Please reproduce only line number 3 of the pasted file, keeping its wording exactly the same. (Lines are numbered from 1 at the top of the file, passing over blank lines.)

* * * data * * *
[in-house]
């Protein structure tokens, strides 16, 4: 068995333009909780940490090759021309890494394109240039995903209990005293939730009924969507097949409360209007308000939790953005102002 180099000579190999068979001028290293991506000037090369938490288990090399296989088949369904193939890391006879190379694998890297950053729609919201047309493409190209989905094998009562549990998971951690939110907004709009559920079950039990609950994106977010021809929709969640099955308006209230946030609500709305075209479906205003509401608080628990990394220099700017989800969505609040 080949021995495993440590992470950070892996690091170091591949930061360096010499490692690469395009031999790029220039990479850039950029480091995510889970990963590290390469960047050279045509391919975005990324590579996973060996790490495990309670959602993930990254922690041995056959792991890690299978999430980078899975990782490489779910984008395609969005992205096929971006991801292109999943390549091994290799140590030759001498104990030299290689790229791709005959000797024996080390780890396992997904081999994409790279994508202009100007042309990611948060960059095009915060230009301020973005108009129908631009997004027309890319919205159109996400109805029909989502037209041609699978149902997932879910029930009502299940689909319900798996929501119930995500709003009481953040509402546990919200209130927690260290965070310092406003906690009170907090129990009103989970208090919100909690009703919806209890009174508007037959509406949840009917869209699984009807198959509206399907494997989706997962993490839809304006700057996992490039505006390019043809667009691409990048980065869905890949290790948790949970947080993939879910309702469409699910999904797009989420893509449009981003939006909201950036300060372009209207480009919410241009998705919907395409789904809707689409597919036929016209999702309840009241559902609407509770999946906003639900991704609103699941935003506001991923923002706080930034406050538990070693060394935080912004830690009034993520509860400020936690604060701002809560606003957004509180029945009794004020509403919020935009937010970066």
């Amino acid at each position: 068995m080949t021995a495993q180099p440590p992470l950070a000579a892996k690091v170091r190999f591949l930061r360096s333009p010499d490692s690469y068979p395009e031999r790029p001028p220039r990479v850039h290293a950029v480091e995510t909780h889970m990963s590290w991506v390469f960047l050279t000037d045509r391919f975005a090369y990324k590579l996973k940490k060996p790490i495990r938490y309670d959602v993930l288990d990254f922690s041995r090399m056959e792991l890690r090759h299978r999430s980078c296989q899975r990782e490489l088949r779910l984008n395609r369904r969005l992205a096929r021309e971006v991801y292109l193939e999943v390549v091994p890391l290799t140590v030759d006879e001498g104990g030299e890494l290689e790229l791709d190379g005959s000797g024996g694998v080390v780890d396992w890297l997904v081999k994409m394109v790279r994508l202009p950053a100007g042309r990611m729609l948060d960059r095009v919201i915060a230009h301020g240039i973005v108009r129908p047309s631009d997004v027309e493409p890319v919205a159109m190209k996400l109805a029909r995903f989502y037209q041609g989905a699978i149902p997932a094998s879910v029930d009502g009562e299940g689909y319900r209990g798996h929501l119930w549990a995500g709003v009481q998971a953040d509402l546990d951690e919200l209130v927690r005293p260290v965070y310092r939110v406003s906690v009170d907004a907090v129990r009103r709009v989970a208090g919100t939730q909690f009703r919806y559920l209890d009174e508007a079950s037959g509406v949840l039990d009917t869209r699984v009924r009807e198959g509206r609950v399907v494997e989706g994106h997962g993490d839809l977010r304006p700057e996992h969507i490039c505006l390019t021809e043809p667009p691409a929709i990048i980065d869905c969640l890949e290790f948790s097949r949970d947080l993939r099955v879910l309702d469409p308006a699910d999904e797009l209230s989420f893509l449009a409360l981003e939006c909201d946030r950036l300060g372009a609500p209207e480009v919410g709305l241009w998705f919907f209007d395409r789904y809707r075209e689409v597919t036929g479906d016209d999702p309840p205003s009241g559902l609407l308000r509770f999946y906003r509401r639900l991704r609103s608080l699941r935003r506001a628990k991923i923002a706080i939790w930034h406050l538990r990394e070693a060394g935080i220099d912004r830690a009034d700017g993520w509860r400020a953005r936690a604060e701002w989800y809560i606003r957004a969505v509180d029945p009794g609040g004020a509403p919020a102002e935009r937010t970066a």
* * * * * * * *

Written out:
């Amino acid at each position: 068995m080949t021995a495993q180099p440590p992470l950070a000579a892996k690091v170091r190999f591949l930061r360096s333009p010499d490692s690469y068979p395009e031999r790029p001028p220039r990479v850039h290293a950029v480091e995510t909780h889970m990963s590290w991506v390469f960047l050279t000037d045509r391919f975005a090369y990324k590579l996973k940490k060996p790490i495990r938490y309670d959602v993930l288990d990254f922690s041995r090399m056959e792991l890690r090759h299978r999430s980078c296989q899975r990782e490489l088949r779910l984008n395609r369904r969005l992205a096929r021309e971006v991801y292109l193939e999943v390549v091994p890391l290799t140590v030759d006879e001498g104990g030299e890494l290689e790229l791709d190379g005959s000797g024996g694998v080390v780890d396992w890297l997904v081999k994409m394109v790279r994508l202009p950053a100007g042309r990611m729609l948060d960059r095009v919201i915060a230009h301020g240039i973005v108009r129908p047309s631009d997004v027309e493409p890319v919205a159109m190209k996400l109805a029909r995903f989502y037209q041609g989905a699978i149902p997932a094998s879910v029930d009502g009562e299940g689909y319900r209990g798996h929501l119930w549990a995500g709003v009481q998971a953040d509402l546990d951690e919200l209130v927690r005293p260290v965070y310092r939110v406003s906690v009170d907004a907090v129990r009103r709009v989970a208090g919100t939730q909690f009703r919806y559920l209890d009174e508007a079950s037959g509406v949840l039990d009917t869209r699984v009924r009807e198959g509206r609950v399907v494997e989706g994106h997962g993490d839809l977010r304006p700057e996992h969507i490039c505006l390019t021809e043809p667009p691409a929709i990048i980065d869905c969640l890949e290790f948790s097949r949970d947080l993939r099955v879910l309702d469409p308006a699910d999904e797009l209230s989420f893509l449009a409360l981003e939006c909201d946030r950036l300060g372009a609500p209207e480009v919410g709305l241009w998705f919907f209007d395409r789904y809707r075209e689409v597919t036929g479906d016209d999702p309840p205003s009241g559902l609407l308000r509770f999946y906003r509401r639900l991704r609103s608080l699941r935003r506001a628990k991923i923002a706080i939790w930034h406050l538990r990394e070693a060394g935080i220099d912004r830690a009034d700017g993520w509860r400020a953005r936690a604060e701002w989800y809560i606003r957004a969505v509180d029945p009794g609040g004020a509403p919020a102002e935009r937010t970066a």